Panel of Experts
We solicited insights, opinion and expertise from a number of professionals across hospitals, vendors, medical staff and consultants with experience in ambulatory care. Each brings a unique understanding of the opportunities and challenges of capturing and leveraging the burgeoning growth of ambulatory care. Panelists’ perspectives may speak directly to vendor opportunity or may describe a system of care within which proactive vendors can explore and innovate.
Ryota Terada - Director, Orthopedics Intelligence &
Payment and Policy, Sg2
Kate Zentner - Director, Neurosciences, Sg2
Among hospitals and health systems, the shift of inpatient cases to outpatient status and to ASCs has been top of mind since CMS removed total knee arthroplasty from the inpatient only list from 2018 and subsequently approved ASC payment for 2020. The initial severe, and now lingering, limitations imposed by COVID-19 have driven wider adoption of outpatient and ambulatory service options. Zentner and Terada shared the graphic in Exhibit 2 that projects a strong 10-year growth in ambulatory procedures and declines in inpatient hospital-based settings, along with the rationale for the transition. Sg2 predicts that orthopedic and spine procedures will grow +31% in ambulatory settings and will decrease -11% for orthopedics and -17% for spine in the inpatient setting.
Based on their deep market, provider and data knowledge, the rate of shift to ASC settings is very market specific and requires a hyper-localized analysis. These market factors impacting shift include physician ownership of ASCs, physician comfort with patient selection criteria, state regulatory climate for ASCs, consumer demand or reticence for care in the ASC setting, and pressure from payors and employers. These factors may act as a brake or an accelerator for a given market. For example, Zentner and Terada have seen markets where commercial payors may actually hinder the shift, whereas others may implement policies that promote aggressive shifts – even imposing site of care restrictions favoring ASCs to do so. The interplay between these brakes and accelerators will be critical for gauging the potential and rate of shift to the ASC setting at the market level.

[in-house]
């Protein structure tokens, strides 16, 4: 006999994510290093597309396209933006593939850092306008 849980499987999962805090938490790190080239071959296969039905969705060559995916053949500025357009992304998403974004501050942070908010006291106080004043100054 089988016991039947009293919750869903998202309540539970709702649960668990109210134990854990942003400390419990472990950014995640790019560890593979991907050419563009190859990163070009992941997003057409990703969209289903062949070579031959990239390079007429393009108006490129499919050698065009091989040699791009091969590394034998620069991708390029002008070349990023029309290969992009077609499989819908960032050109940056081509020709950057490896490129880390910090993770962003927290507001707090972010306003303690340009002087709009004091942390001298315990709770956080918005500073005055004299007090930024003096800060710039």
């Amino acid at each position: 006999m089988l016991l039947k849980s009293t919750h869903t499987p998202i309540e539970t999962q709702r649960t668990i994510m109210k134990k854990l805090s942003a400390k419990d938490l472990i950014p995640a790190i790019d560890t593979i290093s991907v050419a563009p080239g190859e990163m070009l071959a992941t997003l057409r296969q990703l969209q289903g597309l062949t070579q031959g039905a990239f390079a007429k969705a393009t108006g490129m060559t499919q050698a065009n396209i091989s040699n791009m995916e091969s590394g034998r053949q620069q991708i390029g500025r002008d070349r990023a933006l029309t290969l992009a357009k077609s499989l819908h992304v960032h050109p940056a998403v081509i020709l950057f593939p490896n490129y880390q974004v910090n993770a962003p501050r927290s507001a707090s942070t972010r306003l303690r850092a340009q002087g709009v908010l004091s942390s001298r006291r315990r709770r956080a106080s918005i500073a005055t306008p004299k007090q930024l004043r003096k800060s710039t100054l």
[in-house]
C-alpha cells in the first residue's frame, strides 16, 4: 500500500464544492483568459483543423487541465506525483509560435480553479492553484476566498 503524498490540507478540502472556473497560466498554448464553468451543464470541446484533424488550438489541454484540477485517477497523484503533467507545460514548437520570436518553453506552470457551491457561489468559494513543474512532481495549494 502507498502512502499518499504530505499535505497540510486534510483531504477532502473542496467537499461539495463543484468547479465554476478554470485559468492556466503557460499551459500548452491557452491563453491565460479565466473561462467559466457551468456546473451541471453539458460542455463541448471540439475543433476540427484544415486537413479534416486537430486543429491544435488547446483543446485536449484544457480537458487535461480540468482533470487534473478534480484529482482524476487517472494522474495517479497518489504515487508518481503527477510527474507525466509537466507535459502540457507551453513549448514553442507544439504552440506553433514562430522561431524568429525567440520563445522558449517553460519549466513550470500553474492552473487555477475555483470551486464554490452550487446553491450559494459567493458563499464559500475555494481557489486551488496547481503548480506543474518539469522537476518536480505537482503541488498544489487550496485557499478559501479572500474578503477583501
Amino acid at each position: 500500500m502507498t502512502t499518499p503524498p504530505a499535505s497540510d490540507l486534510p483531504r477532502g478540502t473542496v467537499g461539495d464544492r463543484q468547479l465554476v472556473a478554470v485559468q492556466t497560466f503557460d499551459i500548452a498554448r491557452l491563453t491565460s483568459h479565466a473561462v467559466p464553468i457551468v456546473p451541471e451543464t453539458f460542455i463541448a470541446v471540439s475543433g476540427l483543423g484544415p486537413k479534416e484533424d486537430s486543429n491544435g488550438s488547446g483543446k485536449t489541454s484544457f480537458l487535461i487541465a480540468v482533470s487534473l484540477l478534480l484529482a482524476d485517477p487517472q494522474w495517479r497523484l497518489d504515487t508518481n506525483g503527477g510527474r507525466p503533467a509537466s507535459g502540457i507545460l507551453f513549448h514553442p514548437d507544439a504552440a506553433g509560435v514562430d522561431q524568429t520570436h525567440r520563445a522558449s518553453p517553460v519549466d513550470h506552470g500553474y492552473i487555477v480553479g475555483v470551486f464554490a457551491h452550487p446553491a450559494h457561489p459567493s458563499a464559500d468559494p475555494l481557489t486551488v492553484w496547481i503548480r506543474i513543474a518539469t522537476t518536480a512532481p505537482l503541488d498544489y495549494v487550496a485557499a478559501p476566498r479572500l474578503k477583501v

Brian Asmussen - Director, Business Development & Strategy Healthcare Economics, Policy, & Reimbursement
Medtronic - Spine & Biologics | Restorative Therapies Group
While always a consideration for Medtronic, there is a renewed focus on the ambulatory market driven by projected growth, interrupted and diminished inpatient O.R. capacity, and avoidance of hospital settings in the current environment. The company has engaged customers across the full care continuum to continue to learn and hear from them about their unique needs in different sites of care. Medtronic is attentive to opportunities to address the specific needs of the ASC, including patient safety, procedural efficiency, value-based products, smaller facility footprint, less storage and sterile processing capacity. Relative to the ambulatory setting, Asmussen sees stakeholders such as hospitals, physicians, management companies and private equity all aligning in alternative sites of care well positioned for continued growth.
Ernie Robles - Consulting Director, Musculoskeletal
Service Lines, Vizient
Robles’ 10-year background in ambulatory care informs his perspective that there is opportunity for vendors to support providers through strategic pricing and terms for ASC-specific products and services. Commitment rebates, consigned inventory and bundled product pricing are a few favorable strategies that vendors can offer to differentiate from competitors. Furthermore, vendors might assist providers by offering more favorable payment terms as the organizations emerge from decreased cash flow caused by slow-downs or shut-downs. Additionally, business support might include physician recruitment and operational support in ASCs, adding new procedure types.
Chris Bishop - Chief Executive Officer,
Regent Surgical Health